Q: Can fibroids shrink through diet and exercise?
A: Fibroids are common noncancerous (benign) tumors that grow in the muscular layer of the uterus. Fibroids vary in size from smaller than a pea to as large as a melon. They can weigh up to several pounds. Many women with fibroids have no symptoms. In others, fibroids cause pelvic pain, abnormal bleeding, heavy menstrual periods, and pelvic pressure.
Often, the location rather than the size of a fibroid determines if it is causing symptoms. A large fibroid growing toward the outer wall of the uterus may cause no problems. On the other hand, a small fibroid growing within the cavity of the uterus may cause troublesome symptoms.
The goal in treating someone with fibroids is not simply to shrink the tumor but to relieve the symptoms of pain and bleeding. Many options are available. Choosing the most appropriate treatment is done on an individual basis in consultation with a doctor familiar with your condition and medical history.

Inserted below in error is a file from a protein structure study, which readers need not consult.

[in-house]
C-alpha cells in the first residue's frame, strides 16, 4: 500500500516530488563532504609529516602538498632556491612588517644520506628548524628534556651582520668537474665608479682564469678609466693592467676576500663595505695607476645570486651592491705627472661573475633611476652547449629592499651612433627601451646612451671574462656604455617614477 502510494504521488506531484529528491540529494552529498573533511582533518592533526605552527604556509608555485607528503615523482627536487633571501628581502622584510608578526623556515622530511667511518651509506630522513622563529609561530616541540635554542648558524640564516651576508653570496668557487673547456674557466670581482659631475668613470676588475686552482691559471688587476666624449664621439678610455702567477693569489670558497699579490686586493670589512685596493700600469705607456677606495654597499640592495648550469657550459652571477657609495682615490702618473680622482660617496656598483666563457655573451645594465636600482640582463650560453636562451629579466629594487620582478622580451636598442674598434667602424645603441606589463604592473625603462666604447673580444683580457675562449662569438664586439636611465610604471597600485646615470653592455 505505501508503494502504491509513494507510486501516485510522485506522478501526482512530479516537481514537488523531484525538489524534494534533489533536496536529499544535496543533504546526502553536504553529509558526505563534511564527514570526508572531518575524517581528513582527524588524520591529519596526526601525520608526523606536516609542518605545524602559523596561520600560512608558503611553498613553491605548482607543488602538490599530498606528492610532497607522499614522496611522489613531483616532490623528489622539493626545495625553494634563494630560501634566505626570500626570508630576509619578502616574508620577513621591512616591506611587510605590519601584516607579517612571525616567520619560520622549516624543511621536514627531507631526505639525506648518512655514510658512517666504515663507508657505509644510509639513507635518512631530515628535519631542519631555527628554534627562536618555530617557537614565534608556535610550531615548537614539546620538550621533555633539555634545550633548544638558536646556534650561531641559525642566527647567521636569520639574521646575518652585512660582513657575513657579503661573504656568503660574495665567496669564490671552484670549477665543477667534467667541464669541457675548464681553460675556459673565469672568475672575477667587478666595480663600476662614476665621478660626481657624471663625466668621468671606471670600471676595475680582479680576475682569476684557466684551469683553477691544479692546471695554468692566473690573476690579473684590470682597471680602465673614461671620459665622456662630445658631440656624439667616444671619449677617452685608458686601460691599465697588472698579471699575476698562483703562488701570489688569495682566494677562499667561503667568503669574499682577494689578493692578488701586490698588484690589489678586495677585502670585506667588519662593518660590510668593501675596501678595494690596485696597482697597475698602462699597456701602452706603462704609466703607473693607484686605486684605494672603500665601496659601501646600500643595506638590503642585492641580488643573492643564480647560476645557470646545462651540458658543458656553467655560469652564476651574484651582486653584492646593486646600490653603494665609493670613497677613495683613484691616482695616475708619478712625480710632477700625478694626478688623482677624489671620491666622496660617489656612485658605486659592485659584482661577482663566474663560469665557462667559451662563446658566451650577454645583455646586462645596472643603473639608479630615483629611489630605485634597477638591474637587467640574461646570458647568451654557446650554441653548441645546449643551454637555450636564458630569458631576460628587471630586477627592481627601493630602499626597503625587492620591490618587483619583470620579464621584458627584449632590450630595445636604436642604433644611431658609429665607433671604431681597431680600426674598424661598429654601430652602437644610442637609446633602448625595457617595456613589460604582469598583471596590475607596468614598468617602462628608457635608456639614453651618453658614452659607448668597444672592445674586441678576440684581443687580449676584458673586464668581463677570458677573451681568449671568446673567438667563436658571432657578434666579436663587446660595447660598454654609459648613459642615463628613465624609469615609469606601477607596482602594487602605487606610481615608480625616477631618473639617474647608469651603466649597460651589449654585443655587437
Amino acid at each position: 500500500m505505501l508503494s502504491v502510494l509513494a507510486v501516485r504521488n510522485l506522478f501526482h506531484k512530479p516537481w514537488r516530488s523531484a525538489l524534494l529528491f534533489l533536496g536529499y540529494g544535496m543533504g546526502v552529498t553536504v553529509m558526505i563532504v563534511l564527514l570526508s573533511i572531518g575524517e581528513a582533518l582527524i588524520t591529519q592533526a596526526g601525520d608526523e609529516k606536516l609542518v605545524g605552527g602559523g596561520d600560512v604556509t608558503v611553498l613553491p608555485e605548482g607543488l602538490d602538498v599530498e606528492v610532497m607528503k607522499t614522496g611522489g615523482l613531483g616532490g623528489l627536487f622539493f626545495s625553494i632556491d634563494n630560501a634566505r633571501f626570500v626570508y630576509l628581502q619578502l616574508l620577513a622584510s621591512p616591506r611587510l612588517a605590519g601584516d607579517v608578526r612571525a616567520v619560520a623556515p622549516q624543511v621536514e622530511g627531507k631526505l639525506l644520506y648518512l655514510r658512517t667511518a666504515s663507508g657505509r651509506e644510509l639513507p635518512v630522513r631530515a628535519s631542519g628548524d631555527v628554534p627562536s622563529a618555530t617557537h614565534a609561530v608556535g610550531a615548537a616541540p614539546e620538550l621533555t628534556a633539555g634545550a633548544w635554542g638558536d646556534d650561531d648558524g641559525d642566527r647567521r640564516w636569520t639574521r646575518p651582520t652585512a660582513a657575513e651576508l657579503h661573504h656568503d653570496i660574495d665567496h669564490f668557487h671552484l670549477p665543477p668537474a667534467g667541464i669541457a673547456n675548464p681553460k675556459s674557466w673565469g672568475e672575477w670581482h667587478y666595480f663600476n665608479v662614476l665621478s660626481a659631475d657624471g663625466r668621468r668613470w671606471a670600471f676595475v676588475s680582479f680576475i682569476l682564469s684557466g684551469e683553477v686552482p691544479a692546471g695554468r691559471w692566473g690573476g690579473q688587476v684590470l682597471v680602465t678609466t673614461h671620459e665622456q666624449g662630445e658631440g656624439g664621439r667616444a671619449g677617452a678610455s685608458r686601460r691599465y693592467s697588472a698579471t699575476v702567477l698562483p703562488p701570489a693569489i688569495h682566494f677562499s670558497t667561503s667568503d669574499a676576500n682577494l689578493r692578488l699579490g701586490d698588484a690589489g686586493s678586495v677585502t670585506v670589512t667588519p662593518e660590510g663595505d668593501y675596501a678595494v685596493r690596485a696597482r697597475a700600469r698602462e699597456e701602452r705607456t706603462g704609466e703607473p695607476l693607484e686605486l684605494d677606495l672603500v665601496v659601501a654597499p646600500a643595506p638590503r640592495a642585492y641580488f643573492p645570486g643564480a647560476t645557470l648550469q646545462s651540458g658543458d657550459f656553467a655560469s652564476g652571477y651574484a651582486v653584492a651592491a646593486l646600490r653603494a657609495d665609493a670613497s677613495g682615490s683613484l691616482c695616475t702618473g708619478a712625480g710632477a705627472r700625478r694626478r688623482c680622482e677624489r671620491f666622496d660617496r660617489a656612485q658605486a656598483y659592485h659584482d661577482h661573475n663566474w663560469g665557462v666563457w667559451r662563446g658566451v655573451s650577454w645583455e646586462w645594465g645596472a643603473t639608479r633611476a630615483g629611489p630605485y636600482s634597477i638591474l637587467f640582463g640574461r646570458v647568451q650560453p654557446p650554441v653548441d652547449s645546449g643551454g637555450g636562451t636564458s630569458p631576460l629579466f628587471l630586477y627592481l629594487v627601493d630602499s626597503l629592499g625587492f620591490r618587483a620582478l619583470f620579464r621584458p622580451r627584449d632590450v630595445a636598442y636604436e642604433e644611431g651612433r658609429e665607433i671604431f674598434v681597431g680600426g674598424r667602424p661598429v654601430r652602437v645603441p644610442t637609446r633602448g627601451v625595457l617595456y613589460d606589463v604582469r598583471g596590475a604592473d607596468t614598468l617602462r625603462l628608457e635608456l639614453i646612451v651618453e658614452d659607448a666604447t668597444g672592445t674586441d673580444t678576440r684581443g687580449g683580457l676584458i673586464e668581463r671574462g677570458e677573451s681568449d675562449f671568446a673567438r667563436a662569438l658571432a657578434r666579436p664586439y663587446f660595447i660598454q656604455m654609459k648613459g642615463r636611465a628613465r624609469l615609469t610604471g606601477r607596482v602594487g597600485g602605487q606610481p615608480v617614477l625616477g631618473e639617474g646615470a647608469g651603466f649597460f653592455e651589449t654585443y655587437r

A healthy diet and regular exercise are important parts of a good health plan, but there is no evidence that they will directly affect the growth or symptoms of fibroids.
The cause of fibroids is unknown, although they tend to grow in association with high estrogen levels. Fibroids often grow in the estrogen-rich environment during pregnancy and they often shrink after menopause when estrogen drops.
Drugs called GnRH-agonists decrease estrogen levels. They are used to shrink fibroids and control symptoms. Unfortunately, the tumors grow back and symptoms return as soon as the drug is stopped. And this medication cannot be used long term because of side effects.
Another treatment for fibroids is uterine artery embolization. A small tube is passed into the blood vessel that supplies the fibroid with nutrients. Material is injected to block the blood flow. This causes the tumor to shrink.
A new treatment is focus ultrasound ablation. Fibroid cells are destroyed with high-energy ultrasound waves.
Fibroids can also be removed surgically. Often this is done with minimally invasive techniques. These techniques have lower risk and shorter recovery times compared with traditional surgery.
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